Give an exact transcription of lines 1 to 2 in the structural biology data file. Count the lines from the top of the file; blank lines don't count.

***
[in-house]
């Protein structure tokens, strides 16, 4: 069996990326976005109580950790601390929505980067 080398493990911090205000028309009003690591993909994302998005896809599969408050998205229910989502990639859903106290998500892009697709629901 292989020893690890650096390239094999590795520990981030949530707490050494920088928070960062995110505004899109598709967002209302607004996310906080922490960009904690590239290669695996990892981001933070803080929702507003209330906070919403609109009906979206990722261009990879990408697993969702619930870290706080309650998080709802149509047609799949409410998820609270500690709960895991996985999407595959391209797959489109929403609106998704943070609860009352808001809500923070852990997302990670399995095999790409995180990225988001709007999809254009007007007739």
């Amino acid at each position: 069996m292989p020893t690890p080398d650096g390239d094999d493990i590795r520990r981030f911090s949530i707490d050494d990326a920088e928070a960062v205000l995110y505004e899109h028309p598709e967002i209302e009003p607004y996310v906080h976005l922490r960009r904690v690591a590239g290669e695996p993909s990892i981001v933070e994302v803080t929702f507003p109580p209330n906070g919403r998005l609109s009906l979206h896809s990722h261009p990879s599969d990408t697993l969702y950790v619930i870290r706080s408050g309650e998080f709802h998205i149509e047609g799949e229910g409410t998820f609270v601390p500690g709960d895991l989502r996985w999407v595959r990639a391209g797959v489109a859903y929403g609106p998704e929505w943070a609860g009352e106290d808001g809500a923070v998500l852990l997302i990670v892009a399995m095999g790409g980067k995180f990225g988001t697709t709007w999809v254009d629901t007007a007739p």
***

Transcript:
[in-house]
């Protein structure tokens, strides 16, 4: 069996990326976005109580950790601390929505980067 080398493990911090205000028309009003690591993909994302998005896809599969408050998205229910989502990639859903106290998500892009697709629901 292989020893690890650096390239094999590795520990981030949530707490050494920088928070960062995110505004899109598709967002209302607004996310906080922490960009904690590239290669695996990892981001933070803080929702507003209330906070919403609109009906979206990722261009990879990408697993969702619930870290706080309650998080709802149509047609799949409410998820609270500690709960895991996985999407595959391209797959489109929403609106998704943070609860009352808001809500923070852990997302990670399995095999790409995180990225988001709007999809254009007007007739």